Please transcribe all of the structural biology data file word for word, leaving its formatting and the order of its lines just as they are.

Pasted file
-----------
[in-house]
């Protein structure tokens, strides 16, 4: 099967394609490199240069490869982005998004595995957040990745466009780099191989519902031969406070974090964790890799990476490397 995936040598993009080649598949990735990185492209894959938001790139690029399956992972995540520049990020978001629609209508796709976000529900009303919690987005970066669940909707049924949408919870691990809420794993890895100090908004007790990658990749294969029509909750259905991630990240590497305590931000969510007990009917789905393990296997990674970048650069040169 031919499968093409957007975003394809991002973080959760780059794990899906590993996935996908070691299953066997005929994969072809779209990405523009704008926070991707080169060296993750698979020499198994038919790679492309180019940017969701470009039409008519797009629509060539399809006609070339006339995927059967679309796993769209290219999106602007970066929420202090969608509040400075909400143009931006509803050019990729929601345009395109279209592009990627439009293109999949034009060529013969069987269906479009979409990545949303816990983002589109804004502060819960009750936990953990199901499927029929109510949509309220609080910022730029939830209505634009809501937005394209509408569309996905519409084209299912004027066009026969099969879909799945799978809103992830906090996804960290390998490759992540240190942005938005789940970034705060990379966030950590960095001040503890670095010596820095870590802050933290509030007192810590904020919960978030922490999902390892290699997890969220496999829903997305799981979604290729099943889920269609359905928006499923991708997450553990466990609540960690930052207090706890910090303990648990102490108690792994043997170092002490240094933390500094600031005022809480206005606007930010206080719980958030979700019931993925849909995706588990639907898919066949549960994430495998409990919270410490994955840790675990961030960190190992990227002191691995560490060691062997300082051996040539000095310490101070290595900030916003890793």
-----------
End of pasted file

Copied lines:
[in-house]
């Protein structure tokens, strides 16, 4: 099967394609490199240069490869982005998004595995957040990745466009780099191989519902031969406070974090964790890799990476490397 995936040598993009080649598949990735990185492209894959938001790139690029399956992972995540520049990020978001629609209508796709976000529900009303919690987005970066669940909707049924949408919870691990809420794993890895100090908004007790990658990749294969029509909750259905991630990240590497305590931000969510007990009917789905393990296997990674970048650069040169 031919499968093409957007975003394809991002973080959760780059794990899906590993996935996908070691299953066997005929994969072809779209990405523009704008926070991707080169060296993750698979020499198994038919790679492309180019940017969701470009039409008519797009629509060539399809006609070339006339995927059967679309796993769209290219999106602007970066929420202090969608509040400075909400143009931006509803050019990729929601345009395109279209592009990627439009293109999949034009060529013969069987269906479009979409990545949303816990983002589109804004502060819960009750936990953990199901499927029929109510949509309220609080910022730029939830209505634009809501937005394209509408569309996905519409084209299912004027066009026969099969879909799945799978809103992830906090996804960290390998490759992540240190942005938005789940970034705060990379966030950590960095001040503890670095010596820095870590802050933290509030007192810590904020919960978030922490999902390892290699997890969220496999829903997305799981979604290729099943889920269609359905928006499923991708997450553990466990609540960690930052207090706890910090303990648990102490108690792994043997170092002490240094933390500094600031005022809480206005606007930010206080719980958030979700019931993925849909995706588990639907898919066949549960994430495998409990919270410490994955840790675990961030960190190992990227002191691995560490060691062997300082051996040539000095310490101070290595900030916003890793």